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University of Maine Aquaculture Research Institute

University of Maine Aquaculture Research Institute, awarded USD 2.25 million for Recirculating Aquaculture Systems research

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The Aquaculture Research Institute of University of Maine, in the United States (US), has been awarded USD 2.25 million per year of congressional programmatic funding from the United States Department of Agriculture Agricultural Research Service (USDA-ARS) for research on Recirculating Aquaculture Systems at the National Cold Water Marine Aquaculture Center.

“We’re committed to expanding our knowledge and expertise in RAS to culture fish and shellfish in a way that’s productive and profitable, while ensuring the highest standards of animal well-being. The goal here is to optimize production, efficiency and sustainability” explains Deborah Bouchard, Director of the Aquaculture Research Institute.

In conjunction with an existing USDA-ARS Non-Assistance Cooperative Agreement (NACA), this new funding will help establish ARI as a nationally recognized RAS research facility, focusing on shellfish and finfish species.

Prioritized research includes the development of domestic brood stock, sustainable alternative feeds, the impacts of climate change, innovations in waste processing, reduction of environmental impacts, elimination of off-flavor compounds like geosmin and 2-methylisoborneol (MIB), and overall, more energy efficient systems at the Center for Cooperative Aquaculture (CCAR).

This USD 2.25 million in funding represents a significant investment not only for the future of the RAS industry but for workforce development as well. Several new full-time positions have been created through both ARI and USDA-ARS, enhancing infrastructure at CCAR and expanding the facility’s capabilities for cutting-edge research and development.

“This will allow ARI and USDA to continue work on improving Atlantic salmon reproductive inefficiencies. Low eye-up rates have plagued the salmon industry for the past 15 years. A new reproductive physiologist will be hired that will address these inefficiencies. In addition, a new fisheries biologist will be hired that will address off-flavor and water quality as it relates to salmon grown in RAS,” says in that sense Brian Peterson, Director National Cold Water Marine Aquaculture Center.

“Ultimately, this will lead to a more sustainable and profitable future for the domestic aquaculture industry while making high-quality protein more accessible,” he added

Reducing dependence on coastal ecosystems

Recirculating Aquaculture Systems (RAS) represent an increasingly important technology in the field of aquaculture. These land-based culture systems not only boost production and strengthen domestic aquaculture, but also reduce dependence on coastal ecosystems and enhance resilience to changing environmental conditions. With innovative research and effective management, RAS operations have the potential to revolutionize the way we think about sustainable aquaculture.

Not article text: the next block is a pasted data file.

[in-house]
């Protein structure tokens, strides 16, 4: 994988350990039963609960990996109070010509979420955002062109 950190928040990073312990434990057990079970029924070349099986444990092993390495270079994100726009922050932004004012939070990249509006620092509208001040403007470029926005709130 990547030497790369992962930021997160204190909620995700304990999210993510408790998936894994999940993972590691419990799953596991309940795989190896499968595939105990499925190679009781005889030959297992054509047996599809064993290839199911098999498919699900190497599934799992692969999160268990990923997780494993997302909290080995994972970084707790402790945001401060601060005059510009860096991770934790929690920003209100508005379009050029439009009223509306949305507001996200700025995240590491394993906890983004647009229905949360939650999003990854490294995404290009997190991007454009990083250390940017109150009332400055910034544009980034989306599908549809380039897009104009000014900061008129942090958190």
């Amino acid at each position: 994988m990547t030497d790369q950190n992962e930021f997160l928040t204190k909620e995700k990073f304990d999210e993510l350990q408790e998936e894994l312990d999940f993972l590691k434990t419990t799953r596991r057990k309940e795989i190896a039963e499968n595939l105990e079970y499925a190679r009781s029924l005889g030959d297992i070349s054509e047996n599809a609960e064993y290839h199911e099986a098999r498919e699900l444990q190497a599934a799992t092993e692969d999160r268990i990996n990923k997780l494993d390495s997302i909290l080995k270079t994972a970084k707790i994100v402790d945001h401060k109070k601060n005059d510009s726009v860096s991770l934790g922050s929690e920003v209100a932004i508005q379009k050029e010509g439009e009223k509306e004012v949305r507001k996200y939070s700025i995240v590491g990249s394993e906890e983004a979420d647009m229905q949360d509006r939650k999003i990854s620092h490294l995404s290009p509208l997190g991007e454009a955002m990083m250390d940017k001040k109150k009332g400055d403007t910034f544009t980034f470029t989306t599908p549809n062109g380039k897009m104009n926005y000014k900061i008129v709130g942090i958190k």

University of Maine Aquaculture Research Institute

Water temperature impacts bacteria present on lobsters shells

In turn, University of Maine study found that the bacteria present on lobster shells is highly dependent on water temperature, indicating that climate change may have a direct impact on this important element of lobster’s health. The health of Maine lobsters is always top of mind, and is becoming even more tenuous as the climate warms and changes the dynamics of ocean ecosystems.

Populations of American lobster, Homarus americanus, have declined in southern locations along the North Atlantic coast in recent decades due to increasing ocean temperatures and disease. Such circumstances are progressing northward toward Maine as the climate continues to warm, so it is becoming even more pressing to pinpoint the exact causes of this decline, especially given the complexities of crustacean physiology and immunology.

“Studying these shell bacteria can help us understand how bacteria might impact lobster health, and how the environment can affect which bacteria end up on shells at all. Even if those bacteria are just along for the ride, we hope that studies like these will help us understand the complicated relationship between animals, their environment, microbes and health,” says Sue Ishaq, lead author of the publication and UMaine assistant professor of animal and veterinary sciences.

The researchers monitored 57 adult female lobsters, some which were healthy and some that exhibited epizootic shell disease, which causes erosion of the carapace that has been spreading up the North Atlantic coast over the last two decades.

They looked at the subjects under three seasonal temperature cycles, each three months apart over the course of a year, and tracked the lobsters’ shell bacterial communities using culturing and gene sequencing. The scientists also monitored the progression of the shell-diseased lobster visually and also analyzed the antimicrobial activity of hemolymph, the fluid equivalent of blood in the crustaceans.

The results showed that the number of different species of bacteria and the abundance of bacteria in general were lower in warmer water, but being in cooler water didn’t increase the diversity of bacteria significantly. Temperature wasn’t solely responsible for the death of diseased lobsters, and some bacteria were found on all shells regardless of health status.

However, several bacteria were prevalent on healthy lobster shells but missing or less abundant on diseased shells, which could indicate that shell-disease could cause the loss of a bacteria with a symbiotic relationship to lobster health.

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